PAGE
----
“When the facts change, I change my mind. What do you do, sir?” – John Maynard Keynes
It was back on September 30th last year that the Economic Cycle Research Institute (ECRI) stuck their necks out and made a recession call. The following comments came from a release they posted on their website (emphasis added):
Early last week, ECRI notified clients that the U.S. economy is indeed tipping into a new recession. And there’s nothing that policy makers can do to head it off…
Why should ECRI’s recession call be heeded? Perhaps because, as The Economist has noted, we’ve correctly called three recessions without any false alarms in-between. In contrast, most of those who’ve accurately predicted a recession or two have also been guilty of crying wolf – in 2010, 2005, 2003, 1998, 1995, or 1987.
It has been nearly a year since the ECRI said the U.S. economy was tipping into a recession. In terms of market timing this was a horrible call as the S&P 500 went on to rally 32% in a span of roughly six months. Their press release on September 30th came just two trading days before the market bottomed on October 4th.
Not only did the ECRI make a recession call but they went as far as to say that a coming recession was set in stone and “there’s nothing policy makers can do to head it off.” To that comment I would like to present the following figure with the caption, “ECRI meet Fed Chairman Bernanke.”
The periods of central bank intervention are shaded in green and it is more than obvious that the S&P 500 has rallied during periods of monetary intervention and weakened when Fed Chairman Bernanke has taken his foot of the gas pedal. As the above figure highlights, policymakers CAN and HAVE headed off economic weakness by greasing the economic wheels with quantitative easing (QE).
Moving on, the ECRI last month came out in a Bloomberg interview and made the claim that we are currently in a recession but don’t know it yet.
Recession Here (07/10/2012)
Since that time the economy has continued to improve and even the ECRI’s Weekly Leading Index (WLI) has been consistently rising and WLI’s growth rate is on the verge of moving into positive territory.
The data just isn’t there to support a recession call at this time. One of my favorite indicators is the Chicago Fed National Activity Index (CFNAI), which is a composite of 85 different monthly indicators of national activity based on production and income, employment, consumption and housing, and sales. Readings below -0.70 on the CFNAI have often marked recession beginnings and at a reading of -0.20 for June shows that we are still a good distance away from any recessionary alarm bells ringing.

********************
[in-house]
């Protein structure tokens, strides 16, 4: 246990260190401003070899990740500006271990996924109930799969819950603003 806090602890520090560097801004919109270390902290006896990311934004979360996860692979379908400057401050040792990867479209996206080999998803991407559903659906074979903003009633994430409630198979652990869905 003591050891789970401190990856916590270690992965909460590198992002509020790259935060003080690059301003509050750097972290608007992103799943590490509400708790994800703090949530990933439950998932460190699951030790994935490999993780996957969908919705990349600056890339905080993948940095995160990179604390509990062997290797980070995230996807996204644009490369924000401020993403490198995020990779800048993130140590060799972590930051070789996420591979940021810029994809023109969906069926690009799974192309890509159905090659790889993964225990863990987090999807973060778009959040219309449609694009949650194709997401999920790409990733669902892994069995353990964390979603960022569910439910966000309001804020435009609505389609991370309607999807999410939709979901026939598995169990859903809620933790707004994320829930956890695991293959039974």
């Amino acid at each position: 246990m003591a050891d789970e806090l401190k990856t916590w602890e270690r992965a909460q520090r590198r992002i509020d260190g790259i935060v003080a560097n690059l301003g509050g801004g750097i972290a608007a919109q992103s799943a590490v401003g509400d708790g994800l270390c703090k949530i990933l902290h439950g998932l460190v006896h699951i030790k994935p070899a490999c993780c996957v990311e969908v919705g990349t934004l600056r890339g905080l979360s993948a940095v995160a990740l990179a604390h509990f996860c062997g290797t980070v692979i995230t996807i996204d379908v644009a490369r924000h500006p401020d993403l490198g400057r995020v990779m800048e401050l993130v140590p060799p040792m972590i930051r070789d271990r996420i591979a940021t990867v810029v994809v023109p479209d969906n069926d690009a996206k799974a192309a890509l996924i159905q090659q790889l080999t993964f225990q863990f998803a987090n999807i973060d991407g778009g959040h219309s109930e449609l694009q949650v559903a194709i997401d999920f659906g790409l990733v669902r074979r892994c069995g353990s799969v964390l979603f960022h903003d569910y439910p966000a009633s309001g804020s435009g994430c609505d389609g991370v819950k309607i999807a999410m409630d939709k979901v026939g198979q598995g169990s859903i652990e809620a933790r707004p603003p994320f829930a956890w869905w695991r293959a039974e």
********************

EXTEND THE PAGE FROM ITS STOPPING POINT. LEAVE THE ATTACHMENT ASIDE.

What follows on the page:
Another great indicator to use to track recessionary risks is the year-over-year (YOY) rate of change in weekly jobless claims. We typically see a 20% YOY jump in jobless claims just as a recession gets underway and we are currently still seeing declines in the YOY rate and well below levels that would indicate a recession may be right around the corner.
Even our own recession model suggests the risk of a U.S. recession is currently a low probability event.
Not only are recessionary risks low but they are likely to moderate even further in the months ahead based on past disinflationary stimulus coming from weaker energy prices. There is a strong correlation between oil prices and future economic surprises. The Citigroup Economic Surprise Index (black line below) often traces the inverse path of oil prices (oil prices in red below, inverted) and the decline we witnessed in oil earlier in the year suggests that economic releases should continue to come in better than the consensus for most of the rest of the year. However, the recent gains in oil prices suggests inflationary pressures may hit the economy heading into Q1 2013.
Being early and being wrong are sometimes one and the same thing. The Economist has stated they made three recession calls without any false alarms, which the ECRI used to highlight the importance of their recession call and distinguish themselves from others who have “been guilty of crying wolf.” However, the ECRI has been flatly wrong on their recession call they made nearly a year ago and the economic landscape dramatically changed after their call and they failed to recognize the change and act accordingly as the facts came in. Since they made their July 2012 call that the U.S. is currently in recession we have seen economic data improve and the market recover.
I was right there with the ECRI calling for a recession last year (September-October Recession Call for U.S. Getting Stronger), but as the data improved I was forced to reevaluate my thesis and became open to the idea of an economic and stock market recovery (A Window of Opportunity). I became even more bullish when I saw the credit markets and equity markets fall back in sync (Finally, equity and Credit Markets in Harmony Again). The important point is to remain flexible and not dogmatic if one is to survive and prosper in the post credit bubble environment with record central bank intervention. One must change as the facts themselves change.
There is nothing wrong with being wrong, everyone is at some time, but a failure to admit when one is wrong is sure to erode credibility. The ECRI would be well to learn from the famous economist John Maynard Keynes who highlighted the importance of intellectual flexibility when he said, “When the facts change, I change my mind. What do you do sir?”